FREDERICTON (February 1, 2013):A Coalition of regional community-base committees is challenging New Brunswick conservative MPs to organize public meetings to explain the EI reform to the thousands of New Brunswickers affected by the latest cuts.
“Federal Minister of Human Resources and Skills Development, Diane Finley and the New Brunswick conservative MPs are pretending that “these changes are in the best interest of workers, employers and our communities”. Today, we are asking them to explain to New Brunswickers how they will benefit from those changes,” said Patrick Colford from the Miramichi regional Committee.
“New Brunswick MPs have been in the media accusing the regional committees fighting against these EI cuts of giving false information and fear mongering. Today, we are asking them to take their responsibilities and to organize their own public meetings throughout the province. We are also asking the federal government to publish a public document which would explain, in clear language, what will be the impacts of these changes on workers and their communities,” said Colford.
The Coalition of regional committees is asking the Federal Government to sit down with labour and employers, those who are funding the EI Program, to discuss changes that will really benefit workers, businesses and our communities.
“It is astounding that such sweeping changes were made, through an Omnibus Budget Bill (C-38) without any consultations,” added Pauline Richard from the Kent North regional Committee.
“It is obvious that the Federal Government and our federal MPs are out of touch with our reality. The reality of New Brunswick job market is that the province lost 7,600 full-time and part-time jobs since 2008. The reality of the job market is that between January 2012 and October 2012, there was a monthly average of 35,720 unemployed workers in the province. In the same period, there was a monthly average of 3,830 job vacancies. In order words, for each 1,000 unemployed worker, there were around 10 jobs available. The situation is worse in the winter months. The reality of the job market is that part of our economy is rural and work is seasonal. The real problem is the lack of available jobs and not workers,” added Richard.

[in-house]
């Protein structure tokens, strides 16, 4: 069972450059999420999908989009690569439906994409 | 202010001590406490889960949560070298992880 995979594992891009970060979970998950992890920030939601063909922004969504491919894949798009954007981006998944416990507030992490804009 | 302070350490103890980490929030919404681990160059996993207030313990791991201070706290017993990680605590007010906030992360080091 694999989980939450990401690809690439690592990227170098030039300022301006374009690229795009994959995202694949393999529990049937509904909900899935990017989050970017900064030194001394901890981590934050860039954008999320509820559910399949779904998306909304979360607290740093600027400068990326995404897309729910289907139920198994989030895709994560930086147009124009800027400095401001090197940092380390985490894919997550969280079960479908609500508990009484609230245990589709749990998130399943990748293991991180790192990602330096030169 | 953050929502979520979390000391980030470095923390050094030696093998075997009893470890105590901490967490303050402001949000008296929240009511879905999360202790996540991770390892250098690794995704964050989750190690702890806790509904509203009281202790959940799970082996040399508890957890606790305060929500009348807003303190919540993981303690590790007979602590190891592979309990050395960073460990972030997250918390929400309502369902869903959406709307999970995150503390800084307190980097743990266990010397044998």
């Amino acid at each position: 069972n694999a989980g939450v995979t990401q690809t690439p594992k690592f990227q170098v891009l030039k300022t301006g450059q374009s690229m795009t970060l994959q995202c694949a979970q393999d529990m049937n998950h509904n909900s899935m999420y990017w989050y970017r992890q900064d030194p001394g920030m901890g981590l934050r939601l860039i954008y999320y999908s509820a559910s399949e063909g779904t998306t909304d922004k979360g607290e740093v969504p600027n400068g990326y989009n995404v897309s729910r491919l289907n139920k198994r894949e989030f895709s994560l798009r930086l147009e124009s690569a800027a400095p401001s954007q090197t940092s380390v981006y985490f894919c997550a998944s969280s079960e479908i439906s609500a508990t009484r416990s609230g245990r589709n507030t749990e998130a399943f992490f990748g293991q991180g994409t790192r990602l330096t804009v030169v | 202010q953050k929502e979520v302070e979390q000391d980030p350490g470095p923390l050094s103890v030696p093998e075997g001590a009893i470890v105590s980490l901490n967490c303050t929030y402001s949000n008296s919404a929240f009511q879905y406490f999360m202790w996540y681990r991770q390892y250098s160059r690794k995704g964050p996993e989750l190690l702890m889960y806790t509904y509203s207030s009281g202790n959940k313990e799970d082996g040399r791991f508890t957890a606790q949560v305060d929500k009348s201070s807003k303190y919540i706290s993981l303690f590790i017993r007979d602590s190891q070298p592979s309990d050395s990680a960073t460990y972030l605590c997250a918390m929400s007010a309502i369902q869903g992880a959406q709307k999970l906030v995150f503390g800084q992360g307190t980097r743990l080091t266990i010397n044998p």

“This EI Reform will not only hurt New Brunswick workers and their families but will also have a negative impact on the province’s finances. According to the Department of Finance, a 10% reduction in EI beneficiaries would result in a loss of 800 jobs by 2016 and a $100 million to the province.”
“These cuts will have a profound and lasting negative impact on workers, their communities and the province,” concluded Pauline Richard.
There are active committees in the following regions:
- Acadian Peninsula
- Kent South
- Kent North
- St. Stephen
- Saint John
Here are some of the major cuts that have been implemented:
- Reducing salary by up to 30% of former salary which will result in lower wage and lower future EI revenue.
- Cutting the Five Weeks Extension Benefits Pilot Project which will result in workers receiving no income for a period of time in Spring commonly referred to as the Black Hole.
- Modifying the Best 14 Weeks Pilot Project which will reduce EI revenue, especially in the Edmundston-Charlotte area.
- Implementing a new Working while on Claim Pilot Project (ends August 1, 2015) that will penalize workers who can only get one or two days of work when on EI.
- Eliminating completely the EI Appeal Board of Referee.